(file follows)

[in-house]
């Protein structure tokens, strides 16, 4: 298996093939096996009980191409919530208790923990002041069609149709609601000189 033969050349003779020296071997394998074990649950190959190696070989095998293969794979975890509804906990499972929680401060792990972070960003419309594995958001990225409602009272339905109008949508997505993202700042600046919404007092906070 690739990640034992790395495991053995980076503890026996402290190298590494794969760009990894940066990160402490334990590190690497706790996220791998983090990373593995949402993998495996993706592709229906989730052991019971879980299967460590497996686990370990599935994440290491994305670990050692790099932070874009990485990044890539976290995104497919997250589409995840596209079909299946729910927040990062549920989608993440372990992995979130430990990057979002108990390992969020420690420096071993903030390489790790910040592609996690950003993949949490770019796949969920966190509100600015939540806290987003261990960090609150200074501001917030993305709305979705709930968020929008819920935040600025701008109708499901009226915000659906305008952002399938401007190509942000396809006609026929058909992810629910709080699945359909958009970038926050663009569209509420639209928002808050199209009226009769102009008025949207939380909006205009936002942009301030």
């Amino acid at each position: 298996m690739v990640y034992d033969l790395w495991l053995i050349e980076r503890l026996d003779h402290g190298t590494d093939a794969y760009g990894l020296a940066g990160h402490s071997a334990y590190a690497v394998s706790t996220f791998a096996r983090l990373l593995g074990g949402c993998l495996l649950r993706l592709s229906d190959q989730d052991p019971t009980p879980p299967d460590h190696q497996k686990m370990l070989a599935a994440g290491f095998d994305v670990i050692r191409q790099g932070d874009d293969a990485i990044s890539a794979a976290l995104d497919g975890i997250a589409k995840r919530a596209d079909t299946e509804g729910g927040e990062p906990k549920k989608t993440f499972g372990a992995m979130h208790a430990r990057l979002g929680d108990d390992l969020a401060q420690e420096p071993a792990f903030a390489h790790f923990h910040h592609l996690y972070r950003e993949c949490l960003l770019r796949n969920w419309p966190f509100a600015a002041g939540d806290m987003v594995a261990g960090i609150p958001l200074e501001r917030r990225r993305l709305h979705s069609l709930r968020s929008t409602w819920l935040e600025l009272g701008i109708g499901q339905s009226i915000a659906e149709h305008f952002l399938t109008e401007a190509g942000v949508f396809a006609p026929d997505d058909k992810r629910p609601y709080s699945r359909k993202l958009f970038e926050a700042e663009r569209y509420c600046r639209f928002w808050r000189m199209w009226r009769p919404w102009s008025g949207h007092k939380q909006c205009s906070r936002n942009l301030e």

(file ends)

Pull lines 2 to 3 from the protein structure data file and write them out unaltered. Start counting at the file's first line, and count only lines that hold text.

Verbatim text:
């Protein structure tokens, strides 16, 4: 298996093939096996009980191409919530208790923990002041069609149709609601000189 033969050349003779020296071997394998074990649950190959190696070989095998293969794979975890509804906990499972929680401060792990972070960003419309594995958001990225409602009272339905109008949508997505993202700042600046919404007092906070 690739990640034992790395495991053995980076503890026996402290190298590494794969760009990894940066990160402490334990590190690497706790996220791998983090990373593995949402993998495996993706592709229906989730052991019971879980299967460590497996686990370990599935994440290491994305670990050692790099932070874009990485990044890539976290995104497919997250589409995840596209079909299946729910927040990062549920989608993440372990992995979130430990990057979002108990390992969020420690420096071993903030390489790790910040592609996690950003993949949490770019796949969920966190509100600015939540806290987003261990960090609150200074501001917030993305709305979705709930968020929008819920935040600025701008109708499901009226915000659906305008952002399938401007190509942000396809006609026929058909992810629910709080699945359909958009970038926050663009569209509420639209928002808050199209009226009769102009008025949207939380909006205009936002942009301030």
């Amino acid at each position: 298996m690739v990640y034992d033969l790395w495991l053995i050349e980076r503890l026996d003779h402290g190298t590494d093939a794969y760009g990894l020296a940066g990160h402490s071997a334990y590190a690497v394998s706790t996220f791998a096996r983090l990373l593995g074990g949402c993998l495996l649950r993706l592709s229906d190959q989730d052991p019971t009980p879980p299967d460590h190696q497996k686990m370990l070989a599935a994440g290491f095998d994305v670990i050692r191409q790099g932070d874009d293969a990485i990044s890539a794979a976290l995104d497919g975890i997250a589409k995840r919530a596209d079909t299946e509804g729910g927040e990062p906990k549920k989608t993440f499972g372990a992995m979130h208790a430990r990057l979002g929680d108990d390992l969020a401060q420690e420096p071993a792990f903030a390489h790790f923990h910040h592609l996690y972070r950003e993949c949490l960003l770019r796949n969920w419309p966190f509100a600015a002041g939540d806290m987003v594995a261990g960090i609150p958001l200074e501001r917030r990225r993305l709305h979705s069609l709930r968020s929008t409602w819920l935040e600025l009272g701008i109708g499901q339905s009226i915000a659906e149709h305008f952002l399938t109008e401007a190509g942000v949508f396809a006609p026929d997505d058909k992810r629910p609601y709080s699945r359909k993202l958009f970038e926050a700042e663009r569209y509420c600046r639209f928002w808050r000189m199209w009226r009769p919404w102009s008025g949207h007092k939380q909006c205009s906070r936002n942009l301030e």